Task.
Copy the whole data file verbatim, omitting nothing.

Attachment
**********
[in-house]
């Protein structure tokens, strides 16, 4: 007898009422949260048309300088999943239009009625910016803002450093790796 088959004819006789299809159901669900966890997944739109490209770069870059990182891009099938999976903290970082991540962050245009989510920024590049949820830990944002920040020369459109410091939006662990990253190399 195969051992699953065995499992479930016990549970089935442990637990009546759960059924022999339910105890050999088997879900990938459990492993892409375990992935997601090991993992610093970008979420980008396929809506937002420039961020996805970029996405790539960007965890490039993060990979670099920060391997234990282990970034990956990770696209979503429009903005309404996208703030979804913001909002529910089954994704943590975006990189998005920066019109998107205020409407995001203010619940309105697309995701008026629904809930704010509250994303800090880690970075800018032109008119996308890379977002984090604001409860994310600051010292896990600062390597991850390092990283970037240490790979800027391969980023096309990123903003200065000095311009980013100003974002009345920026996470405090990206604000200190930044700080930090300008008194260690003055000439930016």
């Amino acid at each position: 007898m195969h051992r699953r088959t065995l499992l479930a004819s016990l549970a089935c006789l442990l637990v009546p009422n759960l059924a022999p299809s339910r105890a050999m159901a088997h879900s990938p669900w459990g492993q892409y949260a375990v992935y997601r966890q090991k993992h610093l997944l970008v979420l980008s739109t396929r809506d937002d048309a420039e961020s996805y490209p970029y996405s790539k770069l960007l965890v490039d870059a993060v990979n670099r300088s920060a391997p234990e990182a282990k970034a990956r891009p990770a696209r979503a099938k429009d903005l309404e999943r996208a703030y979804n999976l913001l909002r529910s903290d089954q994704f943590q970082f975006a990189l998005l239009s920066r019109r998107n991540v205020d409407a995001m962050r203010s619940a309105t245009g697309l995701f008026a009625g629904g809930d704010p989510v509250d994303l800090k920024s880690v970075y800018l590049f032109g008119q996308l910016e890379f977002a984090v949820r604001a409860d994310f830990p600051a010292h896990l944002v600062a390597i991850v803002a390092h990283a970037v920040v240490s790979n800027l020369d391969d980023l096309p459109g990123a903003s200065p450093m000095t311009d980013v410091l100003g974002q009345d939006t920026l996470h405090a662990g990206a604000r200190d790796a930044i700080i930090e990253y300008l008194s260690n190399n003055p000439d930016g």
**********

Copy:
[in-house]
């Protein structure tokens, strides 16, 4: 007898009422949260048309300088999943239009009625910016803002450093790796 088959004819006789299809159901669900966890997944739109490209770069870059990182891009099938999976903290970082991540962050245009989510920024590049949820830990944002920040020369459109410091939006662990990253190399 195969051992699953065995499992479930016990549970089935442990637990009546759960059924022999339910105890050999088997879900990938459990492993892409375990992935997601090991993992610093970008979420980008396929809506937002420039961020996805970029996405790539960007965890490039993060990979670099920060391997234990282990970034990956990770696209979503429009903005309404996208703030979804913001909002529910089954994704943590975006990189998005920066019109998107205020409407995001203010619940309105697309995701008026629904809930704010509250994303800090880690970075800018032109008119996308890379977002984090604001409860994310600051010292896990600062390597991850390092990283970037240490790979800027391969980023096309990123903003200065000095311009980013100003974002009345920026996470405090990206604000200190930044700080930090300008008194260690003055000439930016």
């Amino acid at each position: 007898m195969h051992r699953r088959t065995l499992l479930a004819s016990l549970a089935c006789l442990l637990v009546p009422n759960l059924a022999p299809s339910r105890a050999m159901a088997h879900s990938p669900w459990g492993q892409y949260a375990v992935y997601r966890q090991k993992h610093l997944l970008v979420l980008s739109t396929r809506d937002d048309a420039e961020s996805y490209p970029y996405s790539k770069l960007l965890v490039d870059a993060v990979n670099r300088s920060a391997p234990e990182a282990k970034a990956r891009p990770a696209r979503a099938k429009d903005l309404e999943r996208a703030y979804n999976l913001l909002r529910s903290d089954q994704f943590q970082f975006a990189l998005l239009s920066r019109r998107n991540v205020d409407a995001m962050r203010s619940a309105t245009g697309l995701f008026a009625g629904g809930d704010p989510v509250d994303l800090k920024s880690v970075y800018l590049f032109g008119q996308l910016e890379f977002a984090v949820r604001a409860d994310f830990p600051a010292h896990l944002v600062a390597i991850v803002a390092h990283a970037v920040v240490s790979n800027l020369d391969d980023l096309p459109g990123a903003s200065p450093m000095t311009d980013v410091l100003g974002q009345d939006t920026l996470h405090a662990g990206a604000r200190d790796a930044i700080i930090e990253y300008l008194s260690n190399n003055p000439d930016g």